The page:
George Cole, who played Flash Harry in the "St Trinian's films" and Arthur Daley in the TV show Minder among may other roles, died on August 5 2015 at the age of 90.
George Cole was born in Tooting, London on April 22 1925. His biological mother abandoned him when he was only ten days old. He was adopted by George and Florence Cole, who were respectively a labourer and an office cleaner. They were also amateur musicians who performed in music halls and young George joined them when he was old enough. He attended the Surrey county council school at Morden, but had to leave school at 14 to support his family when his father fell ill. For a time he delivered newspapers before getting an apprenticeship with the local butcher. On the Friday night prior to the Monday that he was to start working at the butcher shop, young Mr. Cole saw an advert in the The Star for a boy in a West End show. The next day, Saturday, he auditioned and was ultimately given a part with the touring company performing The White Horse Inn.
George Cole made his film debut when he was only 15 years old in Cottage to Let (1941). He played opposite Alastair Sim in the film. During its filming George Cole spent his weekends at Alastair Sim and his wife Naomi's house. Mr. and Mrs. Sim helped with George Cole's training as an actor, including helping him lose his Cockney accent. Ultimately, except for his time in the Royal Air Force, George Cole would live with the Sims for the next twelve years. Over the next few years George Cole appeared in the films Those Kids from Town (1942), The Demi-Paradise (1943), Henry V (1944), and Journey Together (1945).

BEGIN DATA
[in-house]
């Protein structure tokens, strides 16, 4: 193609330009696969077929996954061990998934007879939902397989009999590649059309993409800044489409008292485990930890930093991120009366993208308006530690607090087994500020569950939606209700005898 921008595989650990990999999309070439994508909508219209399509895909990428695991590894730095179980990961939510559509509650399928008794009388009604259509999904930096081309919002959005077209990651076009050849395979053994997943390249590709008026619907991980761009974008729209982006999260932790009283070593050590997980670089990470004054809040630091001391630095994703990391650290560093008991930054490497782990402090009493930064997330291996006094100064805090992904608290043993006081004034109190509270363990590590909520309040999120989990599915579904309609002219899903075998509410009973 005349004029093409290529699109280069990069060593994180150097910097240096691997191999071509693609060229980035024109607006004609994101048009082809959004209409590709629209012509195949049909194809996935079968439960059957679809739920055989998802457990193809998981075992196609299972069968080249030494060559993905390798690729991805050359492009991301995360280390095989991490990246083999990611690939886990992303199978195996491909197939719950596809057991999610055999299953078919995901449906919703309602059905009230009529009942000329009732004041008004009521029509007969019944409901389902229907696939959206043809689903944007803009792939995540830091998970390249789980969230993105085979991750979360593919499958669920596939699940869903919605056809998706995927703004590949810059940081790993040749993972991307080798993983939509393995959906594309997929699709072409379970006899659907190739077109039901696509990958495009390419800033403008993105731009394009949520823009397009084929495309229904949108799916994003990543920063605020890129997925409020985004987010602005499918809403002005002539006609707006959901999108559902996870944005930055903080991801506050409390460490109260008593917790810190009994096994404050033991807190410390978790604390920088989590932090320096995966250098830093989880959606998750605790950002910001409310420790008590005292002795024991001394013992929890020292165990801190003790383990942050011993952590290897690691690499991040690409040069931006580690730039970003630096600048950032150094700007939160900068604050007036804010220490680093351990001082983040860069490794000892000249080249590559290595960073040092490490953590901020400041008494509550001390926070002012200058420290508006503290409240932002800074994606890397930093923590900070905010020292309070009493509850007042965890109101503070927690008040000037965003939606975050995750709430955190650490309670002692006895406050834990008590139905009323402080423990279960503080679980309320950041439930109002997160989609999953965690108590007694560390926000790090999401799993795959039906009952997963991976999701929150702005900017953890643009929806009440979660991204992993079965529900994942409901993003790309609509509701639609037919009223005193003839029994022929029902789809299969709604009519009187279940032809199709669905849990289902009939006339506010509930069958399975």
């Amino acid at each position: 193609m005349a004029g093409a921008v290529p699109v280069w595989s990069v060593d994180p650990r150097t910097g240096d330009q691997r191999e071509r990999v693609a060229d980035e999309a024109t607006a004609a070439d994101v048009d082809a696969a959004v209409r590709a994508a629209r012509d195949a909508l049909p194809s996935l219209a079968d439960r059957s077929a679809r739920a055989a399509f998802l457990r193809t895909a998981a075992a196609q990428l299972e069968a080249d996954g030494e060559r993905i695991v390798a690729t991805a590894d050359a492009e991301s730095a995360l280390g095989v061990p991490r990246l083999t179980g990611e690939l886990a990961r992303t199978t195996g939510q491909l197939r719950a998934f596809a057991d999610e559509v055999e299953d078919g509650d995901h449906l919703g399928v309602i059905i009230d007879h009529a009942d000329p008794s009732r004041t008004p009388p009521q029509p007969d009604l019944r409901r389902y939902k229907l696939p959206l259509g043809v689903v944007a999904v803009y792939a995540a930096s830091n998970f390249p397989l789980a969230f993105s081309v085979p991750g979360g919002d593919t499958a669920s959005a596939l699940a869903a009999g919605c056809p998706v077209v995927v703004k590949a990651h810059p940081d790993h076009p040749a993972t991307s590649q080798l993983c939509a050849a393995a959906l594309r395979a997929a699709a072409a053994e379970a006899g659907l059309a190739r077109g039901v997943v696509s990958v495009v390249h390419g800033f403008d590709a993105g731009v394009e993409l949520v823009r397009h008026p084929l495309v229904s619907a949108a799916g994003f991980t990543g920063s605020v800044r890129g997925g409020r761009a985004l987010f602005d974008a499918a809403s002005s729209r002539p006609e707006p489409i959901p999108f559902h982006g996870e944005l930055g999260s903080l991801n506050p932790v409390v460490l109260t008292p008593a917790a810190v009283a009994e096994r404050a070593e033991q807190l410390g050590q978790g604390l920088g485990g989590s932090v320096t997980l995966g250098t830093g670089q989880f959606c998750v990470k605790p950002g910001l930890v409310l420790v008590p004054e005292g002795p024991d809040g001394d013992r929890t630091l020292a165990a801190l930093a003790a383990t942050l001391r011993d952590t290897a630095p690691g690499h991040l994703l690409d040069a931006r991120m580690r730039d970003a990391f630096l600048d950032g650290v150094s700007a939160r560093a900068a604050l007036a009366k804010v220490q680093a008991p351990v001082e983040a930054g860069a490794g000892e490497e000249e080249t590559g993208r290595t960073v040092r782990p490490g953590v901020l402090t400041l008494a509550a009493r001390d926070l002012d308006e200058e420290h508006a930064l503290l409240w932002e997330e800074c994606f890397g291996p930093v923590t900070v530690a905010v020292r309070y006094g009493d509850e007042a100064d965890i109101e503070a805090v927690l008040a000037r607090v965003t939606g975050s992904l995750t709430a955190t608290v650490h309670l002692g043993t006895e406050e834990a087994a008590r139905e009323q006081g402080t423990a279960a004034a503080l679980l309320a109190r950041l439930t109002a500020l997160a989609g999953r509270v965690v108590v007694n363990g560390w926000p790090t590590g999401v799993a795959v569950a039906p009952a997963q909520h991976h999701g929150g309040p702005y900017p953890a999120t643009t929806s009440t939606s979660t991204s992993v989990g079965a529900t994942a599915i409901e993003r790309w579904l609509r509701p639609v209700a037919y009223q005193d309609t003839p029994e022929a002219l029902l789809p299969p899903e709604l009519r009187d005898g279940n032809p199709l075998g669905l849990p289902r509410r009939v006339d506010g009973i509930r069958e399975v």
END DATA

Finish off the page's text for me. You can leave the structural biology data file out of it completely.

In 1944 George Cole enlisted in the RAF. He trained as a wireless operator at Cardington, Bedfordshire until it was discovered his eyesight was too poor. He was transferred to Coastal Command H.Q. in Northwood, Hertfordshire for a year before he was assigned to running a mess hall in occupied Germany. In the Forties following the war George Cole appeared in the films My Brother's Keeper (1948), Quartet (1948), The Spider and the Fly (1949), Morning Departure (1949), The Happiest Days of Your Life (1950), and Gone to Earth (1950). He made his television debut in the 1948 production Dr. Angelus. He appeared on television in the productions The Anatomist and The Three Kisses.
It was in the Fifties that George Cole appeared in two of most famous roles. In the 1951 version of A Christmas Carol (AKA Scrooge), he played a young Ebenezer Scrooge (his friend and mentor Alastair Sim played the old Ebeneezer Scrooge). In 1954 in the The Belles of St. Trinian's he first appeared as con-man Flash Harry. He would play the role three more times in the "St. Trinian's" films. In the Fifties he appeared in such films as Flesh & Blood (1951), Laughter in Paradise (1951), Lady Godiva Rides Again (1951), The Happy Family (1952), Who Goes There! (1952), Top Secret (1952), Will Any Gentleman...? (1953), Our Girl Friday (1953), Happy Ever After (1954), Quentin Durward (1955), It's a Wonderful World (1956), The Green Man (1956), Blue Murder at St. Trinian's (1957), Too Many Crooks (1959), Don't Panic Chaps (1959), and The Pure Hell of St. Trinian's (1960). He starred in the TV programme A Life of Bliss. He guest starred on the shows Suspicion and ITV Television Playhouse.
In the Sixties George Cole appeared in the films Cleopatra (1963), One Way Pendulum (1965), The Great St. Trinian's Train Robbery (1966), The Green Shoes (1968), and The Vampire Lovers (1970). He appeared frequently on British television throughout the decade. He starred in the show A Man of Our Times in 1968. He guest starred on such shows as Gideon C.I.D., A World of Comedy, The Wonderful World of Disney ("The Scarecrow of Romney March"), Comedy Playhouse, The Informer, Blackmail, Vendetta, ITV Play of the Week, Out of the Unknown, Jackanory, The Root of All Evil, and Armchair Theatre.